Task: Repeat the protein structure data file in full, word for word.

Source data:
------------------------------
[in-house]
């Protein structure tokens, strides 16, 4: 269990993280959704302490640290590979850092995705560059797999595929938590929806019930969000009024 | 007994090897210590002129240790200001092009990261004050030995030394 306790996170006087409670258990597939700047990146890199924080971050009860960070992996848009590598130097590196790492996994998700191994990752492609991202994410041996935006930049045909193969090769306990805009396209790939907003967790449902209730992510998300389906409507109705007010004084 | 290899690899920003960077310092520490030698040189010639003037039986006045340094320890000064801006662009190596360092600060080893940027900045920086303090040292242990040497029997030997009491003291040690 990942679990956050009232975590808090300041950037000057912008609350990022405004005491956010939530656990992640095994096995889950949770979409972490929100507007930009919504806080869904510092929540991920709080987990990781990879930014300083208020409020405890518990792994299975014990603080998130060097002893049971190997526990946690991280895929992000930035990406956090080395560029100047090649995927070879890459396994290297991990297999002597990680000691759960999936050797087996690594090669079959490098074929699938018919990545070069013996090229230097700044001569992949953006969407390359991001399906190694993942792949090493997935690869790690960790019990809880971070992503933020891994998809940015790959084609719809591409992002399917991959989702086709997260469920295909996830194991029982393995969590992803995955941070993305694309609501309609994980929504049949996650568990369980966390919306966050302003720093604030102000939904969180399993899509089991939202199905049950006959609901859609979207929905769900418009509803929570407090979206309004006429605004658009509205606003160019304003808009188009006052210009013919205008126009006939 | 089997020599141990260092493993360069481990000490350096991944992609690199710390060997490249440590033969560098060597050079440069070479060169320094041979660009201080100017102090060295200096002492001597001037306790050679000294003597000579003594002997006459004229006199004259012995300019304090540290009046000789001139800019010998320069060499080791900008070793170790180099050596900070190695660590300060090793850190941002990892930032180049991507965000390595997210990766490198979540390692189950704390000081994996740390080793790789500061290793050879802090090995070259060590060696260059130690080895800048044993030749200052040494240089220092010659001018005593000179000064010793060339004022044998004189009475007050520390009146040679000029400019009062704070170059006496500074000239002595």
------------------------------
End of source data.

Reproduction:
[in-house]
């Protein structure tokens, strides 16, 4: 269990993280959704302490640290590979850092995705560059797999595929938590929806019930969000009024 | 007994090897210590002129240790200001092009990261004050030995030394 306790996170006087409670258990597939700047990146890199924080971050009860960070992996848009590598130097590196790492996994998700191994990752492609991202994410041996935006930049045909193969090769306990805009396209790939907003967790449902209730992510998300389906409507109705007010004084 | 290899690899920003960077310092520490030698040189010639003037039986006045340094320890000064801006662009190596360092600060080893940027900045920086303090040292242990040497029997030997009491003291040690 990942679990956050009232975590808090300041950037000057912008609350990022405004005491956010939530656990992640095994096995889950949770979409972490929100507007930009919504806080869904510092929540991920709080987990990781990879930014300083208020409020405890518990792994299975014990603080998130060097002893049971190997526990946690991280895929992000930035990406956090080395560029100047090649995927070879890459396994290297991990297999002597990680000691759960999936050797087996690594090669079959490098074929699938018919990545070069013996090229230097700044001569992949953006969407390359991001399906190694993942792949090493997935690869790690960790019990809880971070992503933020891994998809940015790959084609719809591409992002399917991959989702086709997260469920295909996830194991029982393995969590992803995955941070993305694309609501309609994980929504049949996650568990369980966390919306966050302003720093604030102000939904969180399993899509089991939202199905049950006959609901859609979207929905769900418009509803929570407090979206309004006429605004658009509205606003160019304003808009188009006052210009013919205008126009006939 | 089997020599141990260092493993360069481990000490350096991944992609690199710390060997490249440590033969560098060597050079440069070479060169320094041979660009201080100017102090060295200096002492001597001037306790050679000294003597000579003594002997006459004229006199004259012995300019304090540290009046000789001139800019010998320069060499080791900008070793170790180099050596900070190695660590300060090793850190941002990892930032180049991507965000390595997210990766490198979540390692189950704390000081994996740390080793790789500061290793050879802090090995070259060590060696260059130690080895800048044993030749200052040494240089220092010659001018005593000179000064010793060339004022044998004189009475007050520390009146040679000029400019009062704070170059006496500074000239002595």